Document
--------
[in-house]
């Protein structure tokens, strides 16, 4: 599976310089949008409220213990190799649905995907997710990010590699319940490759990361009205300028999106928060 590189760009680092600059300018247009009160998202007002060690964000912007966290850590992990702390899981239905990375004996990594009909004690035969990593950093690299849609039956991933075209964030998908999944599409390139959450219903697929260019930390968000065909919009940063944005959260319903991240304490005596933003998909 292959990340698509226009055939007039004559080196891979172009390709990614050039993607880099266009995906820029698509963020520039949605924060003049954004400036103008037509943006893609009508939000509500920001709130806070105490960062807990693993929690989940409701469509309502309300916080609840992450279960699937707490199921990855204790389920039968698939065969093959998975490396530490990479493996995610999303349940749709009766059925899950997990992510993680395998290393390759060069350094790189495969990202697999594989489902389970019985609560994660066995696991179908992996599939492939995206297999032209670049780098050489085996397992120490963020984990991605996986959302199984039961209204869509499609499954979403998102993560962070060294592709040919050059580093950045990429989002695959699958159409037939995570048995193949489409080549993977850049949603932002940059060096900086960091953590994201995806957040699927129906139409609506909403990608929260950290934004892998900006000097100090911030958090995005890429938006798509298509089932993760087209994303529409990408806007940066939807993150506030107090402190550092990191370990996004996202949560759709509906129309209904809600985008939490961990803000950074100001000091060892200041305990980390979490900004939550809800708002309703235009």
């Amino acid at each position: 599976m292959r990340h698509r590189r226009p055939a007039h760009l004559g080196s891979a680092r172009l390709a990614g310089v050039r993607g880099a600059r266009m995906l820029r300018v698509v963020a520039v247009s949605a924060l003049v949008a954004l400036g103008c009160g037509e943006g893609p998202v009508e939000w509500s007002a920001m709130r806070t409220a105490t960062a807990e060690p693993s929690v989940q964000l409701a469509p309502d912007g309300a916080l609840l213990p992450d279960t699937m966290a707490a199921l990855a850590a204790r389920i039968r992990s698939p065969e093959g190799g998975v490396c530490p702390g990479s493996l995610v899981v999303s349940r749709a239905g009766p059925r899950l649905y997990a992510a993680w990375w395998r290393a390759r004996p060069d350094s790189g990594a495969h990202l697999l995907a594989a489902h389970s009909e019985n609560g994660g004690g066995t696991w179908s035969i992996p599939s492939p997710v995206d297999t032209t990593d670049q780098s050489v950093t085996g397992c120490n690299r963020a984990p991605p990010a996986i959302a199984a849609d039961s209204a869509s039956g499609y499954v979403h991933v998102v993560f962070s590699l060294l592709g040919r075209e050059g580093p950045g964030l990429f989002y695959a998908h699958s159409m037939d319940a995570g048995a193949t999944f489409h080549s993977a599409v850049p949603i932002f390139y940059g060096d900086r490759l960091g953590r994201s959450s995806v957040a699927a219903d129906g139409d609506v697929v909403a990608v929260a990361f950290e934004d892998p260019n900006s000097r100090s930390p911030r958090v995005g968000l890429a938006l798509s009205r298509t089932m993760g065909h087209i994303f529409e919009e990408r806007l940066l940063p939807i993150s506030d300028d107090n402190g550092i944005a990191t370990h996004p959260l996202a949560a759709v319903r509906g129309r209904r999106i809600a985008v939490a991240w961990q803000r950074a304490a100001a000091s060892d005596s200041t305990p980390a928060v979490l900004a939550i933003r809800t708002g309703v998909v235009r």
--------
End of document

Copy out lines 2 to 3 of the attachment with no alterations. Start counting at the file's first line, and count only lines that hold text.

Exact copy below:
């Protein structure tokens, strides 16, 4: 599976310089949008409220213990190799649905995907997710990010590699319940490759990361009205300028999106928060 590189760009680092600059300018247009009160998202007002060690964000912007966290850590992990702390899981239905990375004996990594009909004690035969990593950093690299849609039956991933075209964030998908999944599409390139959450219903697929260019930390968000065909919009940063944005959260319903991240304490005596933003998909 292959990340698509226009055939007039004559080196891979172009390709990614050039993607880099266009995906820029698509963020520039949605924060003049954004400036103008037509943006893609009508939000509500920001709130806070105490960062807990693993929690989940409701469509309502309300916080609840992450279960699937707490199921990855204790389920039968698939065969093959998975490396530490990479493996995610999303349940749709009766059925899950997990992510993680395998290393390759060069350094790189495969990202697999594989489902389970019985609560994660066995696991179908992996599939492939995206297999032209670049780098050489085996397992120490963020984990991605996986959302199984039961209204869509499609499954979403998102993560962070060294592709040919050059580093950045990429989002695959699958159409037939995570048995193949489409080549993977850049949603932002940059060096900086960091953590994201995806957040699927129906139409609506909403990608929260950290934004892998900006000097100090911030958090995005890429938006798509298509089932993760087209994303529409990408806007940066939807993150506030107090402190550092990191370990996004996202949560759709509906129309209904809600985008939490961990803000950074100001000091060892200041305990980390979490900004939550809800708002309703235009």
């Amino acid at each position: 599976m292959r990340h698509r590189r226009p055939a007039h760009l004559g080196s891979a680092r172009l390709a990614g310089v050039r993607g880099a600059r266009m995906l820029r300018v698509v963020a520039v247009s949605a924060l003049v949008a954004l400036g103008c009160g037509e943006g893609p998202v009508e939000w509500s007002a920001m709130r806070t409220a105490t960062a807990e060690p693993s929690v989940q964000l409701a469509p309502d912007g309300a916080l609840l213990p992450d279960t699937m966290a707490a199921l990855a850590a204790r389920i039968r992990s698939p065969e093959g190799g998975v490396c530490p702390g990479s493996l995610v899981v999303s349940r749709a239905g009766p059925r899950l649905y997990a992510a993680w990375w395998r290393a390759r004996p060069d350094s790189g990594a495969h990202l697999l995907a594989a489902h389970s009909e019985n609560g994660g004690g066995t696991w179908s035969i992996p599939s492939p997710v995206d297999t032209t990593d670049q780098s050489v950093t085996g397992c120490n690299r963020a984990p991605p990010a996986i959302a199984a849609d039961s209204a869509s039956g499609y499954v979403h991933v998102v993560f962070s590699l060294l592709g040919r075209e050059g580093p950045g964030l990429f989002y695959a998908h699958s159409m037939d319940a995570g048995a193949t999944f489409h080549s993977a599409v850049p949603i932002f390139y940059g060096d900086r490759l960091g953590r994201s959450s995806v957040a699927a219903d129906g139409d609506v697929v909403a990608v929260a990361f950290e934004d892998p260019n900006s000097r100090s930390p911030r958090v995005g968000l890429a938006l798509s009205r298509t089932m993760g065909h087209i994303f529409e919009e990408r806007l940066l940063p939807i993150s506030d300028d107090n402190g550092i944005a990191t370990h996004p959260l996202a949560a759709v319903r509906g129309r209904r999106i809600a985008v939490a991240w961990q803000r950074a304490a100001a000091s060892d005596s200041t305990p980390a928060v979490l900004a939550i933003r809800t708002g309703v998909v235009r």